Subsequently, Park becomes a subject of interrogation as he is accused of treason. Kaneko, who cannot stay away from him, confesses the same and endures the same fate. However, both of the accused are not ready to go without a fight and Mizuno, the Japanese politician behind the whole scheme, finds himself having to deal with a lot more than he bargained for.
Lee Joon-ik uses a very interesting and quite unusual style of narrative for such a subject, retaining a happy-go-lucky sense for the majority of the film’s duration. What is impressive is that he manages to retain this style even in the most dramatic moments, like the violence against Koreans or the beatings of the anarchist group, the interrogations, the trial, even the rather dramatic ending.
In cinema such as Korean cinema, where the melodrama seems to be everywhere, I found this approach delightful, as it induces the movie with much humor and subsequently entertainment without losing any of the subject’s gravity. Add to that some noir elements, and the fitting, jazzy music tracks that dominate the movie, and you have the backbone of the production.
2. Merry Christmas Mr. Mo (Lim Dae-hyeong)
The story revolves around Mo Geum-san, a barber and a widower of few words who seems to cherish his routine of time in the shop, exercising at the local swimming pool and drinking in a small local bar at the end of his day more than anything. However, his uneventful life takes a dramatic change when doctors inform him that he has stomach cancer. Mr. Mo decides to come out of his comfort zone and even shoot a movie based on his own script. In order to do so, he asks the help of his somewhat estranged son, Stephen, a film student in Seoul; and his girlfriend, Ye-won.
His son is enervated by his father’s behaviour at the beginning, in an attitude that becomes much worse when Mr. Mo’s secrets come to the fore, but eventually warms to his father wish of shooting a Chaplinesque comedy.
Lim Dae-hyeong directs a film that moves between Charlie Chaplin’s and Jim Jarmusch’s movies, in a surprising combination that benefits the production to the fullest. In that fashion, Mr. Mo’s laconic, slapstick-funny behaviour represents the first element, particularly in the short film he is trying to complete, while the general atmosphere of misfits wandering around the country, drinking in bars and acting unconventionally, to say the least, represents the second.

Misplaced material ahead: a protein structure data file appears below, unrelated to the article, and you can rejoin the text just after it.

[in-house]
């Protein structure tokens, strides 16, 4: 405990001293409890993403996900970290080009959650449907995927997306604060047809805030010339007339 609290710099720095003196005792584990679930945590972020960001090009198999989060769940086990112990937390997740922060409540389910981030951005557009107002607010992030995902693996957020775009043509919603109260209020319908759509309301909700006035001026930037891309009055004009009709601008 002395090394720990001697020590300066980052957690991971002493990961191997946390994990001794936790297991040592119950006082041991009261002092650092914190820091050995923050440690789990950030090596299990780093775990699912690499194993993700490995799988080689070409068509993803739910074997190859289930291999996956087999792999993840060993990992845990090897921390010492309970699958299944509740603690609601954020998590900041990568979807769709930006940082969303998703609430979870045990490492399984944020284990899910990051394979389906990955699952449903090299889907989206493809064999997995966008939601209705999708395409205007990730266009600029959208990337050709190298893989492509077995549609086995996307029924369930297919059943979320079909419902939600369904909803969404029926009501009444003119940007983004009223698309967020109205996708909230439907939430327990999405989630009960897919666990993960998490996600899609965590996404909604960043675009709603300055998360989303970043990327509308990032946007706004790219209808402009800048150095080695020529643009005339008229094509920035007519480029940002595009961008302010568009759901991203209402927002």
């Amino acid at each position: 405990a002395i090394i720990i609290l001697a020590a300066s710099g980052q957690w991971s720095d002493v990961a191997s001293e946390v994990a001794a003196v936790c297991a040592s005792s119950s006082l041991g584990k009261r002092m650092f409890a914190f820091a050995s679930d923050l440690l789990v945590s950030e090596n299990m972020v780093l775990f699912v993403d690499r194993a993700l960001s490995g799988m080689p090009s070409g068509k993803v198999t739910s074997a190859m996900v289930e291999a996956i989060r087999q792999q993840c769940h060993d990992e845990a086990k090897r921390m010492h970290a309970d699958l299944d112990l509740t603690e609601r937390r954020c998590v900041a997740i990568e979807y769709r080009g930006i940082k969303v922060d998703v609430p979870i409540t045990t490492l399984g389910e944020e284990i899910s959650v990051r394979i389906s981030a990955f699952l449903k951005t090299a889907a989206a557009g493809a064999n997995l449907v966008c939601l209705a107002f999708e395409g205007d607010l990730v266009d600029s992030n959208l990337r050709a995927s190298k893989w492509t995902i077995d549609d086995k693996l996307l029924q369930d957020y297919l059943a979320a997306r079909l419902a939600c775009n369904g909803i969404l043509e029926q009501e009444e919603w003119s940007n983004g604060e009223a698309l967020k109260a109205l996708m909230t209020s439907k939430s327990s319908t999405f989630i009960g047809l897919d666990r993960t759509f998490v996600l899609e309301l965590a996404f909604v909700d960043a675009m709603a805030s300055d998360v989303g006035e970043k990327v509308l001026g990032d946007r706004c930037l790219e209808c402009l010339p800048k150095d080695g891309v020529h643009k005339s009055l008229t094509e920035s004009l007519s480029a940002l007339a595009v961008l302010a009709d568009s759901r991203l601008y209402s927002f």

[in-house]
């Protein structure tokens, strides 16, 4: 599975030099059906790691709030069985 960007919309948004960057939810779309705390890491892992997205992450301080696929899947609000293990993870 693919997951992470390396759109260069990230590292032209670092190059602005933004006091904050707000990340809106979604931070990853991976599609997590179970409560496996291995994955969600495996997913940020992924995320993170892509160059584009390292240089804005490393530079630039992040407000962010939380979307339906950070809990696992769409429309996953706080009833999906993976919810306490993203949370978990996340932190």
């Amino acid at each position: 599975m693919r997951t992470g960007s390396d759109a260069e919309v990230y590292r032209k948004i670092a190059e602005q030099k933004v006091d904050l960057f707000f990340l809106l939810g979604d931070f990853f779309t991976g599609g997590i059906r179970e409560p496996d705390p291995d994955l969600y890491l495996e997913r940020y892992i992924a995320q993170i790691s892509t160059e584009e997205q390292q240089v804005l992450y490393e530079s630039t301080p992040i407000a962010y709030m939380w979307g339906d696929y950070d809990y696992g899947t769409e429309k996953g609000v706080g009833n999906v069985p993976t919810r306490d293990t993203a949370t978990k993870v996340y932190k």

Add to that the precision that derives from each shot of Moon Myung-hwang’s black-and-white cinematography, the combination of retro and modern images, the somewhat abrupt but equally precise editing of Park Se-young-I, and the slapstick humor that puts an almost permanent smile on the viewer’s face, and you have a film that looks like a Korean version of a Jarmusch movie.
Ki Joo-bong gives a magnificent performance as Mo Geum-san, managing to portray a number of psychological states in laconic fashion, and in a hilarious manner that leaves the rest of the characters constantly stupefied, with much of the film’s humor deriving from this particular aspect.
1. The Truth Beneath (Lee Kyoung-mi)
Yeon-hong is married to Jong-chan and has a teenage daughter named Min-jin, who used to be quite wild when she was even younger. Jong-chan worked as an announcer but is now preparing to run for elections as a National Assembly member, and at the same time tries to hide his daughter’s shenanigans. Yeon-hong supports her husband with all her heart, but during the first day of the campaign, Min-jin disappears.
As the days pass and the police do not find any clues, Yeon-hong becomes more and more desperate, and at the same time infuriated with her husband and his team’s attitude, who do not seem to care for anything except the campaign. Yeon-hong begins a frantic search for her daughter as she realizes that she did not know anything about her, and about her husband for that matter. The things she discovers and her daughter’s fate lead her toward madness, which also functions as her driving force.
Lee Kyoung-mi weaves an intricate web around the disappearance of Min-jin, which gradually reveals that everyone around the family is involved, including a friend from school, whose existence the parents ignored; a teacher; and even a member of Jong-chan’s staff. These revelations are accompanied by a number of plot twists that retain the agony, which Lee builds in a truly elaborate way for the whole duration of the film.
At the same time, the story presents a number of social comments, regarding the cruelty of teenagers, the corruption and the immorality of politics, the relationship between parents and children, and the impact secrets can have on people. Add to the above some unexpected scenes of humor, some violence, and the clear message of “everybody lies” and you have the backbone of the movie.
However, the element that makes the film unique is its narrative, with Lee using a rather intricate approach to the story, which seems to follow the mentality of Yeon-hong, who manages to lose her mind while standing extremely focused on her purpose. This tactic gives a disorienting sense to the production, which benefits the story to the fullest as the audience can actually feel and think exactly as Yeon-hong does, in a reality that borders on a nightmare.
In that fashion, Park Go-ji’s editing is masterful, managing to retain this sense with continuous elaborate cuts among the flashbacks that permeate the narrative. Ju Sung-lim’s cinematography accompanies the above elements perfectly, with some impressive framing and coloring that highlight the sense Lee wanted to give to each scene.
And yes, I understand the oxymoron of a 2016 film being the best film of 2017, I just don’t care.
Author Bio: Panos Kotzathanasis is a film critic who focuses on the cinema of East Asia. He enjoys films from all genres, although he is a big fan of exploitation. You can follow him on Facebook or Twitter.